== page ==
Manners are more than “please,” “thank you,” and “excuse me.” They’re outward expressions of respect, consideration, and kindness towards other people. To quote etiquette guru Emily Post, “Manners are a sensitive awareness of the feelings of others. If you have that awareness, you have good manners, no matter what fork you use.” Here are tips to show and teach your toddler or preschooler what it means to be well-mannered.
1. Instill empathy first. A child with a strong sense of empathy will be more inclined to think of other people’s feelings and do something about it, like say “sorry” for hurting a classmate’s feelings or “thank you” when receiving a gift from a relative. “Empathy is one of the key character traits that leads individuals to help and be kind,” says Dr. Laura Padilla Walker, associate director of Brigham Young University’s School of Family Life in a research brief.
“If she does behave disrespectfully, ask how she thinks her behavior made the other person feel,” Dr. Richard Gilham, a child psychologist, suggested in a column for BabyCentre UK. Try talking about feelings often too, added Dr. Gilham. Not just “happy” and “sad” either. Don’t leave out more complicated ones like “disappointed,” “embarrassed,” and “frustrated.”
2. Practice at home. What your child does at school and in public is a reflection of life inside your home. If your child is used to hearing family members say polite words, it’s likely she’ll follow suit. Say “please” when you ask her to do something and thank her when you see fit. “Use a gentle tone of voice and make eye contact, to show her that there’s more to good manners than using the right words,” said Dr. Gilham.
“It's important to start as early as you can so manners become something a child does automatically, whether she is at home or away,” Robin Thompson, founder of the Robin Thompson Charm School in the U.S. told Parents.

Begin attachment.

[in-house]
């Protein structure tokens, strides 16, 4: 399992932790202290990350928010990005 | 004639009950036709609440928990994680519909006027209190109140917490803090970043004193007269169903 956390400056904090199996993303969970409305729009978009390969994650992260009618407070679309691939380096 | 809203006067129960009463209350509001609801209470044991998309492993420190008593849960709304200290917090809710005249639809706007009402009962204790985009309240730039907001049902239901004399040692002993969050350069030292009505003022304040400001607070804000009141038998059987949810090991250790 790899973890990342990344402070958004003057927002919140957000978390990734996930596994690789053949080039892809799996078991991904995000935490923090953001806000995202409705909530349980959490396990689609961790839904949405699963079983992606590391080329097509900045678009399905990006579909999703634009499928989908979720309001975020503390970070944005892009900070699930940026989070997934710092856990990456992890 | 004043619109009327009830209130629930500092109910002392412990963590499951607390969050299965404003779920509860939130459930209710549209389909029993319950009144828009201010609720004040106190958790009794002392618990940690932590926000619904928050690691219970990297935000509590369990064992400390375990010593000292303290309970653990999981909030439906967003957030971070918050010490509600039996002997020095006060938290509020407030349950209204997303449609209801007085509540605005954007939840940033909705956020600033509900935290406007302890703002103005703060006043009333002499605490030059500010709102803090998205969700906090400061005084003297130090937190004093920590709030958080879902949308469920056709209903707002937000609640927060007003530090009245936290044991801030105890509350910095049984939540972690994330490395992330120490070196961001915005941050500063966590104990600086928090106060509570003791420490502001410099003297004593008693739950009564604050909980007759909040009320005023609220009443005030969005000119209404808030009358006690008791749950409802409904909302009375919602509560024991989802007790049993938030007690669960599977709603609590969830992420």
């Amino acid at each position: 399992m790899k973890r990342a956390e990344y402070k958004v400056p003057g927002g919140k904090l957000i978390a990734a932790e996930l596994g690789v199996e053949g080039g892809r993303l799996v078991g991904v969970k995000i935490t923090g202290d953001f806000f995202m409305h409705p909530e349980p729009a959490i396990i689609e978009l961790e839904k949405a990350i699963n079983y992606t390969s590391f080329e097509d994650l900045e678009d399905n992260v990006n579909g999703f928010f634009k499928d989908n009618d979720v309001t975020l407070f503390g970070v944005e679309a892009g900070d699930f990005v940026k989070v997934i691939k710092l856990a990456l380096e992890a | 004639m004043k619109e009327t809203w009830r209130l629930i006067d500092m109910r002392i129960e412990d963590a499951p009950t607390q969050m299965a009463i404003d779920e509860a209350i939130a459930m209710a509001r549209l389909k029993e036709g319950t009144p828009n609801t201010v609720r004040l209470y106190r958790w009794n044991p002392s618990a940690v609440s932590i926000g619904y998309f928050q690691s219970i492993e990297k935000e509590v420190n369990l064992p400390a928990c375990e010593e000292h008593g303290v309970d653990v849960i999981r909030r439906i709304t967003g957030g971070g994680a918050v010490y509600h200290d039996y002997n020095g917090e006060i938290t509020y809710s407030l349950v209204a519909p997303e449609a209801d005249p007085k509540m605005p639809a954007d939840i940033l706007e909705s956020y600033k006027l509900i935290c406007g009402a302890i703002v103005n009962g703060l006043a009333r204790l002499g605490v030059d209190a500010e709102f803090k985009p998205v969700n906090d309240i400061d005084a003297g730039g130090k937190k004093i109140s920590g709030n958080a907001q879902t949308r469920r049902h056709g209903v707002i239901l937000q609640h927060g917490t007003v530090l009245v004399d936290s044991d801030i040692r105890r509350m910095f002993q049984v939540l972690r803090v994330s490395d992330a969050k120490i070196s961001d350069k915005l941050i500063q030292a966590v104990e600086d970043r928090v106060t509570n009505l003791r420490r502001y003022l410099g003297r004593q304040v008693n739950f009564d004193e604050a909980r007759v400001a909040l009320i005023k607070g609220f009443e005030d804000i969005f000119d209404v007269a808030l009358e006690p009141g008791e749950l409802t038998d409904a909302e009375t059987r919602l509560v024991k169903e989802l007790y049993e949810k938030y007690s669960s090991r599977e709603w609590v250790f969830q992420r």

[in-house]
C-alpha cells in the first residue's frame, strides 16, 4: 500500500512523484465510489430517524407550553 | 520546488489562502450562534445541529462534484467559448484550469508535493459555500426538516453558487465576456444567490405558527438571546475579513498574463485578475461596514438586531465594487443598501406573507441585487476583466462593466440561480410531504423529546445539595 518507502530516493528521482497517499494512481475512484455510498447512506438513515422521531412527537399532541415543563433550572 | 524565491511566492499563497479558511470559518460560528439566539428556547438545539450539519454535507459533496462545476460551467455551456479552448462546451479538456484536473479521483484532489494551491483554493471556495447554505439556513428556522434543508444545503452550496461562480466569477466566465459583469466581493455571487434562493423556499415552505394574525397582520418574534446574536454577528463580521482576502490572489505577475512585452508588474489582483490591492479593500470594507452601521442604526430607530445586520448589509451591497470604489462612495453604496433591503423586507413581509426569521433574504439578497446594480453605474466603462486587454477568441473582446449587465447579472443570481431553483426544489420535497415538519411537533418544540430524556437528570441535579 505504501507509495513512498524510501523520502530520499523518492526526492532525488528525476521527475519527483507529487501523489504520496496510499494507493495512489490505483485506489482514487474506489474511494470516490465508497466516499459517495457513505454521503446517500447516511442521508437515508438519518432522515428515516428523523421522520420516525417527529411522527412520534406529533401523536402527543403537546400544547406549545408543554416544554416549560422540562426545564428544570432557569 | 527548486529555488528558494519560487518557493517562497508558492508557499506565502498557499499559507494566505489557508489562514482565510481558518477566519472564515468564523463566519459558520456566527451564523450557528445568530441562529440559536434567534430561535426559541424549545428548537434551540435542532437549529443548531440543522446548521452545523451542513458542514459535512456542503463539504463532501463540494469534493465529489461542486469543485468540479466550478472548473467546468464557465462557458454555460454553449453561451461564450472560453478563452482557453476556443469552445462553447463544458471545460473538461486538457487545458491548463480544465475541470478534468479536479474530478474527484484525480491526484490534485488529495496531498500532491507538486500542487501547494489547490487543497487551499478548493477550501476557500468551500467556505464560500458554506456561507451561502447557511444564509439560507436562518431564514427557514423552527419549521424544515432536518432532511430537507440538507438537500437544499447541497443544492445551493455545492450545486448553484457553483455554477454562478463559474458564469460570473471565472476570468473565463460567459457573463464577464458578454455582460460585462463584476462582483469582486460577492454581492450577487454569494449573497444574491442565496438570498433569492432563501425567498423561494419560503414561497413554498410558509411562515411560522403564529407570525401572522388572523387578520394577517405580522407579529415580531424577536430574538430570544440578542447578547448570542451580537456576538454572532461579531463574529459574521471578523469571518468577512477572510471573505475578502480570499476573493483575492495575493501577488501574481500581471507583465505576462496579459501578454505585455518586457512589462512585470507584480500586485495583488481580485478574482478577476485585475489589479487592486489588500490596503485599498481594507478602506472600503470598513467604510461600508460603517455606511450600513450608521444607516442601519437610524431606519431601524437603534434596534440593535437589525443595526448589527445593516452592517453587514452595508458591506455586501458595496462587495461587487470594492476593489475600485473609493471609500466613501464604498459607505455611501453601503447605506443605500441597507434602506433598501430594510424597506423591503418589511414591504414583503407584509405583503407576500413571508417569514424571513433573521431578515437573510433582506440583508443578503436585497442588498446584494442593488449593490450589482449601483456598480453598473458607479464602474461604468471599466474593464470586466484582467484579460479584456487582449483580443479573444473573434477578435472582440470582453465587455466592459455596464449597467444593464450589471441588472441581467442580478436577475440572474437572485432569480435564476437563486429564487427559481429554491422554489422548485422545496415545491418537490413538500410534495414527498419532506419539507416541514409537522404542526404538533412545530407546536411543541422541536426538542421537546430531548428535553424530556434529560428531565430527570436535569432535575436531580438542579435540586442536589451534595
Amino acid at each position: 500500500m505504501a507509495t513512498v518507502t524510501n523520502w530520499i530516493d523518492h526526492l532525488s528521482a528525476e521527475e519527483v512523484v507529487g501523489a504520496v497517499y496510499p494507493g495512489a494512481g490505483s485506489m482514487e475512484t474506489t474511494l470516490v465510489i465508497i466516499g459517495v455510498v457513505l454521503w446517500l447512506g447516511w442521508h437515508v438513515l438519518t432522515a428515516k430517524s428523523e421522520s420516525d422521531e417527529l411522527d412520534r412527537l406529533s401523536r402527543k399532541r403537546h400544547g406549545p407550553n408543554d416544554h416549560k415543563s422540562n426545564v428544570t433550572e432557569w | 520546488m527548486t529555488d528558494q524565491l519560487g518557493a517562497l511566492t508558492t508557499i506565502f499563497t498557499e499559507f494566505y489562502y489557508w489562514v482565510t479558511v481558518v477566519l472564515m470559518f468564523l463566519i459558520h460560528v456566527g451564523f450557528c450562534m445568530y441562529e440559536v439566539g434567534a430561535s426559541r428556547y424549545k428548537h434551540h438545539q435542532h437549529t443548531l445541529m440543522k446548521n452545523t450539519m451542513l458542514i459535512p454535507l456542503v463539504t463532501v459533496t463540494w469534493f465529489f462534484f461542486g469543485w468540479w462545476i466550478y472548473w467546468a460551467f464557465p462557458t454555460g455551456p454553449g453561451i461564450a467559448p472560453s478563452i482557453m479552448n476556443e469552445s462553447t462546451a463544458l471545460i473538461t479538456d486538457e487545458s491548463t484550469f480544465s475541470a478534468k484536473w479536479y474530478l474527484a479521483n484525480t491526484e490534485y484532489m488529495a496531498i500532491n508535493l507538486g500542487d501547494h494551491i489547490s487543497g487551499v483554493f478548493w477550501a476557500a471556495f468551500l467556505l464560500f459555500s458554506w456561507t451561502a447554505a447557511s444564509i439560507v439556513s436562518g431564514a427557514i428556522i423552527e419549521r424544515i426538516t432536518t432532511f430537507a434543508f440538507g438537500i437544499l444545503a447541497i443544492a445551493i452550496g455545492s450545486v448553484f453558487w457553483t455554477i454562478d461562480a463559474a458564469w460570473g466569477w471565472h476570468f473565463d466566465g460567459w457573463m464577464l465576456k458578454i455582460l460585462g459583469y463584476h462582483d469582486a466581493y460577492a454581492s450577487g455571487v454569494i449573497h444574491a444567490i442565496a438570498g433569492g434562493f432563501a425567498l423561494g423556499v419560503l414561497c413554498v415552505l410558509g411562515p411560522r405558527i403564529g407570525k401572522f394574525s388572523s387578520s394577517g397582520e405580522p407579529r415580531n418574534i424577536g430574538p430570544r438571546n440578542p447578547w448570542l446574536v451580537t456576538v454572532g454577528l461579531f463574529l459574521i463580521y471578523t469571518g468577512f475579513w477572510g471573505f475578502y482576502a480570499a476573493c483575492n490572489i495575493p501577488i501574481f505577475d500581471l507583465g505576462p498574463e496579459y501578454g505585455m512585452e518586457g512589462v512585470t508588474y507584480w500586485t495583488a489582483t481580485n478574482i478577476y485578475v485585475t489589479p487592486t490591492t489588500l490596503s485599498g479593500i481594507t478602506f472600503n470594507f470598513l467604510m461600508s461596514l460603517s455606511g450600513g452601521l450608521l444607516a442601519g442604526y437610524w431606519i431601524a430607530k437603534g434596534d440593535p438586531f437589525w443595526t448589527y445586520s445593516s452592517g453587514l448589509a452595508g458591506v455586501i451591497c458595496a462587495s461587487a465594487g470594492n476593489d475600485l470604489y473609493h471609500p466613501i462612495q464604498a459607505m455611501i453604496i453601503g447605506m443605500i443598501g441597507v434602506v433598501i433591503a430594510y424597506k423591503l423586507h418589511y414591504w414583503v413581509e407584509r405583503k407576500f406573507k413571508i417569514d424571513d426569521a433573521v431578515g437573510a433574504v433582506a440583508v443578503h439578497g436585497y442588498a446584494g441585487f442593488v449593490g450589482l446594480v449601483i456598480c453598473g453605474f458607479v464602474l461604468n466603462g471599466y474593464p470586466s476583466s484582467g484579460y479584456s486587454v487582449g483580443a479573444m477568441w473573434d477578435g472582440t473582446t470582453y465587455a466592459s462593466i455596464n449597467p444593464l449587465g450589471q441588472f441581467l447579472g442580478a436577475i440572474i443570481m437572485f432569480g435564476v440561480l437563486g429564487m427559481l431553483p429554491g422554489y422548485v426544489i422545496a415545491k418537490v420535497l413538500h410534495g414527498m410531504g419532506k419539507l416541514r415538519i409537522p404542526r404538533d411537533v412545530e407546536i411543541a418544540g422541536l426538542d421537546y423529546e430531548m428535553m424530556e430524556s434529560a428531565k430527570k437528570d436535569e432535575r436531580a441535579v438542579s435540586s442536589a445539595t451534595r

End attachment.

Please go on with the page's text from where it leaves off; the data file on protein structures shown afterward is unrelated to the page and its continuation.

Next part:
When you’re out and about with your child, let her hear that you use words like “excuse me,” “thank you,” and “you’re welcome” even with strangers. Be careful of using inappropriate expressions of anger. Be calm and respectful of others when driving, for example.
3. Take notice when she’s being respectful. “It won't happen overnight, and you need to take it slowly,” Sheryl Eberly, author of 365 Manners Kids Should Know, told Parents. There will be times when your toddler or preschooler will not behave as politely as you would hope. She may forget to greet guests with a hello or goodbye from time to time, and this is okay. “It's unlikely she'll mature enough to behave politely most of the time until she's at least 6 or 7 years old,” said Dr. Gilham.
Hoverer, noticing and praising your child for being polite and respectful will help speed up the process. It will encourage the good behavior and send the message that you expect her to be well-mannered.
4. Gently correct. “While it's disappointing when our kids are rude to others, blowing up about it could cause your child to resist your efforts to teach considerate behavior,” developmental psychologist Susanne Ayers Denham said in a column for BabyCenter. Manners are all about being mindful of other people’s feelings and being respectful. Raising your voice and exploding in anger at your child shows the opposite.
Instead, be clear on what you want her to do. Dr. Gilham gave this situational script as an example: “When you call your brother 'stupid,' it makes him sad, and that makes me sad, too. Could you think of a polite way to show him that you're upset?”
Dr. William Sears, a renowned pediatrician, said he also practices politeness when correcting children or giving them a sermon. He makes it a point to keep his voice modulated, maintain eye contact and he even puts a hand on the child's shoulder. “These gestures reflect that I am correcting the child because I care,” he said. “My politeness showed him that I value him and want him to learn from his mistakes.”
5. Try not to force it, but be consistent. “When you remind a child to say ‘please,’ do so as part of good speech, not as a requirement for getting what he wants,” said Dr. Sears. Sternly demanding the “magic word” before giving your child anything he wants might only backfire. He will tire of polite words even before he understands what they’re really for.
On the other hand, be consistent with your good manners. Show her that you have good manners at the table, and so does everyone at home. Remind her that you expect it of her too whenever she forgets.